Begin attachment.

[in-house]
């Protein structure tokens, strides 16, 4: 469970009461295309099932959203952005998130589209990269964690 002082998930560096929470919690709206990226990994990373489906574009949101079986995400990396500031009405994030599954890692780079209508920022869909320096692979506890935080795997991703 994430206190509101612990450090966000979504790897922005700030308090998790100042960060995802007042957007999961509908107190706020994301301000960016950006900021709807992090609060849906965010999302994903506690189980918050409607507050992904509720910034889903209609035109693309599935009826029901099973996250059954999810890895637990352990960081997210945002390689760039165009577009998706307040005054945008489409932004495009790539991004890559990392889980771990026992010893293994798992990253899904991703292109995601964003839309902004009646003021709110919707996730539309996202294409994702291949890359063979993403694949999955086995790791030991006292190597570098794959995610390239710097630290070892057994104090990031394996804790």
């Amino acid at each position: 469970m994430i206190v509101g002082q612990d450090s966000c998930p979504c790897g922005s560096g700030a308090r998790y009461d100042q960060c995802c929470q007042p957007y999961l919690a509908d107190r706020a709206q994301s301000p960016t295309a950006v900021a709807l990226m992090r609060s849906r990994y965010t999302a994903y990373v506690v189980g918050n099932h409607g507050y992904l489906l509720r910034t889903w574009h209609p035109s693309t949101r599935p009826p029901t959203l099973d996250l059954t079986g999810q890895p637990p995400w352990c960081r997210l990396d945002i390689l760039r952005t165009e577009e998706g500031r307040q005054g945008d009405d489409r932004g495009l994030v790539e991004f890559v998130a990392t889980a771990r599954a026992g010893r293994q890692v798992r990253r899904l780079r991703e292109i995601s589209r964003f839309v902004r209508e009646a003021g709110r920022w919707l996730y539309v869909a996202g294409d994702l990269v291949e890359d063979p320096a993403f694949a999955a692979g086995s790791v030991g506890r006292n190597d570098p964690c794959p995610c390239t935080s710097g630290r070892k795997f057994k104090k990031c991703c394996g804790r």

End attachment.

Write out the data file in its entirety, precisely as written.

[in-house]
């Protein structure tokens, strides 16, 4: 469970009461295309099932959203952005998130589209990269964690 002082998930560096929470919690709206990226990994990373489906574009949101079986995400990396500031009405994030599954890692780079209508920022869909320096692979506890935080795997991703 994430206190509101612990450090966000979504790897922005700030308090998790100042960060995802007042957007999961509908107190706020994301301000960016950006900021709807992090609060849906965010999302994903506690189980918050409607507050992904509720910034889903209609035109693309599935009826029901099973996250059954999810890895637990352990960081997210945002390689760039165009577009998706307040005054945008489409932004495009790539991004890559990392889980771990026992010893293994798992990253899904991703292109995601964003839309902004009646003021709110919707996730539309996202294409994702291949890359063979993403694949999955086995790791030991006292190597570098794959995610390239710097630290070892057994104090990031394996804790």
């Amino acid at each position: 469970m994430i206190v509101g002082q612990d450090s966000c998930p979504c790897g922005s560096g700030a308090r998790y009461d100042q960060c995802c929470q007042p957007y999961l919690a509908d107190r706020a709206q994301s301000p960016t295309a950006v900021a709807l990226m992090r609060s849906r990994y965010t999302a994903y990373v506690v189980g918050n099932h409607g507050y992904l489906l509720r910034t889903w574009h209609p035109s693309t949101r599935p009826p029901t959203l099973d996250l059954t079986g999810q890895p637990p995400w352990c960081r997210l990396d945002i390689l760039r952005t165009e577009e998706g500031r307040q005054g945008d009405d489409r932004g495009l994030v790539e991004f890559v998130a990392t889980a771990r599954a026992g010893r293994q890692v798992r990253r899904l780079r991703e292109i995601s589209r964003f839309v902004r209508e009646a003021g709110r920022w919707l996730y539309v869909a996202g294409d994702l990269v291949e890359d063979p320096a993403f694949a999955a692979g086995s790791v030991g506890r006292n190597d570098p964690c794959p995610c390239t935080s710097g630290r070892k795997f057994k104090k990031c991703c394996g804790r």